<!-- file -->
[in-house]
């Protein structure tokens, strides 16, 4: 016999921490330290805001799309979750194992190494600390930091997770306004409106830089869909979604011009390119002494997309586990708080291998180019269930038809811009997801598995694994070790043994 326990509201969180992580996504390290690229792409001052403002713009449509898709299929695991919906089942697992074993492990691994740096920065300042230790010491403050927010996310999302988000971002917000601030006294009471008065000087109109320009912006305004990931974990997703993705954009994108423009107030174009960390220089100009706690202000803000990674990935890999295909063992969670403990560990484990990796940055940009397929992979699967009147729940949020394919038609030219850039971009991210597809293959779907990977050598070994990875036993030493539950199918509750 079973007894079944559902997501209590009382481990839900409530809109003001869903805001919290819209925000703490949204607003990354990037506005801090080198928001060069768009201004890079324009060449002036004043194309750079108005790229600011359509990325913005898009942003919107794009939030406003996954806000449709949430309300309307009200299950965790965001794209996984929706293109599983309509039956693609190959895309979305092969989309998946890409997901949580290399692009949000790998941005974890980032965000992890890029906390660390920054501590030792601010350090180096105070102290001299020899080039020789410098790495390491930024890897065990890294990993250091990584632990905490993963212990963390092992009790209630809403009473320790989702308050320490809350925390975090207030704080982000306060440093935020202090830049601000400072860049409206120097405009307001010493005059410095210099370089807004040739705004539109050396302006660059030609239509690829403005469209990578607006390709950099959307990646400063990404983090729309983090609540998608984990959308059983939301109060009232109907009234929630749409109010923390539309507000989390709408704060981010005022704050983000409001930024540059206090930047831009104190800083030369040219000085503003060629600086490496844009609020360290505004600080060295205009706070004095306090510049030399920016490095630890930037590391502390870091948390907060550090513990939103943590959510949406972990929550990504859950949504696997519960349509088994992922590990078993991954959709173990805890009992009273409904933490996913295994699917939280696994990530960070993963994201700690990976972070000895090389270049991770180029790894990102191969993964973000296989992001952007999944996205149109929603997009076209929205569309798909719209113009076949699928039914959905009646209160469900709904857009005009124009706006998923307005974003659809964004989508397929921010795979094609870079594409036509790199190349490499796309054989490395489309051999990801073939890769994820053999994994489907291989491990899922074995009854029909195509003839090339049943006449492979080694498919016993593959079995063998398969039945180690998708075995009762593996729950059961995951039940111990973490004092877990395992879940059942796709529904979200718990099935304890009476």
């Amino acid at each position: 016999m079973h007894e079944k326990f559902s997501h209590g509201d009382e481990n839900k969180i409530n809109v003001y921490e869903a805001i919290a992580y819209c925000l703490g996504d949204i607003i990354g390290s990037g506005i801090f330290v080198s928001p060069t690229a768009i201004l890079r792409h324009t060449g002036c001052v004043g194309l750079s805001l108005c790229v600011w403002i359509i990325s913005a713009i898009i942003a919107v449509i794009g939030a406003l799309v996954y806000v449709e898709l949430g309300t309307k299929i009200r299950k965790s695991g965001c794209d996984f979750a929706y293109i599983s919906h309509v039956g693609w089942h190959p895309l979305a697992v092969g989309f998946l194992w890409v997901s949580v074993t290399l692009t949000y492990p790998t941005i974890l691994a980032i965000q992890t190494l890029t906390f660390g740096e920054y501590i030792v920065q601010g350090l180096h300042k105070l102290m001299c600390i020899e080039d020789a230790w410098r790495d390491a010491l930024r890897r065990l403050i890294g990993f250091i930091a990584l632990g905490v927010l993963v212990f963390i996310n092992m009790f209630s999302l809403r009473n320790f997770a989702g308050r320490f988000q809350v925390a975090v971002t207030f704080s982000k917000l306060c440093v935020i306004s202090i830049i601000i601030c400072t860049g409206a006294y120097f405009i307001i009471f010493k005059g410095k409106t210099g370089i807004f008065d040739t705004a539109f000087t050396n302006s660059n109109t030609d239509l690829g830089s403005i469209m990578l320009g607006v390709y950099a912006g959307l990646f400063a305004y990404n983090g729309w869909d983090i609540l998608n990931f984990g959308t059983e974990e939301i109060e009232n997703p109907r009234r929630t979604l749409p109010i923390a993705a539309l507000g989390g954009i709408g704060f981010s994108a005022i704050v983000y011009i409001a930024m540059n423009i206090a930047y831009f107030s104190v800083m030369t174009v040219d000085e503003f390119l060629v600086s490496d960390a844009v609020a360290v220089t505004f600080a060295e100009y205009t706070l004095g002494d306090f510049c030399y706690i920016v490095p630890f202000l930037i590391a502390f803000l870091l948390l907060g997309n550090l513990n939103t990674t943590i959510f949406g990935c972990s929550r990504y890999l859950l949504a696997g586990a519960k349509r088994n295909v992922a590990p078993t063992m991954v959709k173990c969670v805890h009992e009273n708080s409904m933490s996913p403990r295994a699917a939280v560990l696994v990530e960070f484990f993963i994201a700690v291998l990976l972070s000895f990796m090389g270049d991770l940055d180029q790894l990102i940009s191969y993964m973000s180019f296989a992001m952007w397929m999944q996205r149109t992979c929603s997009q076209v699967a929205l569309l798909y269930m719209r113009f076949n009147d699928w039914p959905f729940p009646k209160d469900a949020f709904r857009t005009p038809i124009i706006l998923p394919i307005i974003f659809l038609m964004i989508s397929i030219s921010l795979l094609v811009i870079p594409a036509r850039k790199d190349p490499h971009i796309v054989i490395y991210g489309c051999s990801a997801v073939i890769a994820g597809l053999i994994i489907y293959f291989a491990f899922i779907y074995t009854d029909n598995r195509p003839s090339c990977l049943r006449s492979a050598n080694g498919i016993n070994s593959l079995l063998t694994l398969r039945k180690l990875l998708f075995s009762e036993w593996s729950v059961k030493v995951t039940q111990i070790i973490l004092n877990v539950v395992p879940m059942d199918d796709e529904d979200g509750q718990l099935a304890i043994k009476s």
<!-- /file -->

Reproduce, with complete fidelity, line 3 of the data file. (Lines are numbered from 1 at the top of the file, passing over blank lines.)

């Amino acid at each position: 016999m079973h007894e079944k326990f559902s997501h209590g509201d009382e481990n839900k969180i409530n809109v003001y921490e869903a805001i919290a992580y819209c925000l703490g996504d949204i607003i990354g390290s990037g506005i801090f330290v080198s928001p060069t690229a768009i201004l890079r792409h324009t060449g002036c001052v004043g194309l750079s805001l108005c790229v600011w403002i359509i990325s913005a713009i898009i942003a919107v449509i794009g939030a406003l799309v996954y806000v449709e898709l949430g309300t309307k299929i009200r299950k965790s695991g965001c794209d996984f979750a929706y293109i599983s919906h309509v039956g693609w089942h190959p895309l979305a697992v092969g989309f998946l194992w890409v997901s949580v074993t290399l692009t949000y492990p790998t941005i974890l691994a980032i965000q992890t190494l890029t906390f660390g740096e920054y501590i030792v920065q601010g350090l180096h300042k105070l102290m001299c600390i020899e080039d020789a230790w410098r790495d390491a010491l930024r890897r065990l403050i890294g990993f250091i930091a990584l632990g905490v927010l993963v212990f963390i996310n092992m009790f209630s999302l809403r009473n320790f997770a989702g308050r320490f988000q809350v925390a975090v971002t207030f704080s982000k917000l306060c440093v935020i306004s202090i830049i601000i601030c400072t860049g409206a006294y120097f405009i307001i009471f010493k005059g410095k409106t210099g370089i807004f008065d040739t705004a539109f000087t050396n302006s660059n109109t030609d239509l690829g830089s403005i469209m990578l320009g607006v390709y950099a912006g959307l990646f400063a305004y990404n983090g729309w869909d983090i609540l998608n990931f984990g959308t059983e974990e939301i109060e009232n997703p109907r009234r929630t979604l749409p109010i923390a993705a539309l507000g989390g954009i709408g704060f981010s994108a005022i704050v983000y011009i409001a930024m540059n423009i206090a930047y831009f107030s104190v800083m030369t174009v040219d000085e503003f390119l060629v600086s490496d960390a844009v609020a360290v220089t505004f600080a060295e100009y205009t706070l004095g002494d306090f510049c030399y706690i920016v490095p630890f202000l930037i590391a502390f803000l870091l948390l907060g997309n550090l513990n939103t990674t943590i959510f949406g990935c972990s929550r990504y890999l859950l949504a696997g586990a519960k349509r088994n295909v992922a590990p078993t063992m991954v959709k173990c969670v805890h009992e009273n708080s409904m933490s996913p403990r295994a699917a939280v560990l696994v990530e960070f484990f993963i994201a700690v291998l990976l972070s000895f990796m090389g270049d991770l940055d180029q790894l990102i940009s191969y993964m973000s180019f296989a992001m952007w397929m999944q996205r149109t992979c929603s997009q076209v699967a929205l569309l798909y269930m719209r113009f076949n009147d699928w039914p959905f729940p009646k209160d469900a949020f709904r857009t005009p038809i124009i706006l998923p394919i307005i974003f659809l038609m964004i989508s397929i030219s921010l795979l094609v811009i870079p594409a036509r850039k790199d190349p490499h971009i796309v054989i490395y991210g489309c051999s990801a997801v073939i890769a994820g597809l053999i994994i489907y293959f291989a491990f899922i779907y074995t009854d029909n598995r195509p003839s090339c990977l049943r006449s492979a050598n080694g498919i016993n070994s593959l079995l063998t694994l398969r039945k180690l990875l998708f075995s009762e036993w593996s729950v059961k030493v995951t039940q111990i070790i973490l004092n877990v539950v395992p879940m059942d199918d796709e529904d979200g509750q718990l099935a304890i043994k009476s």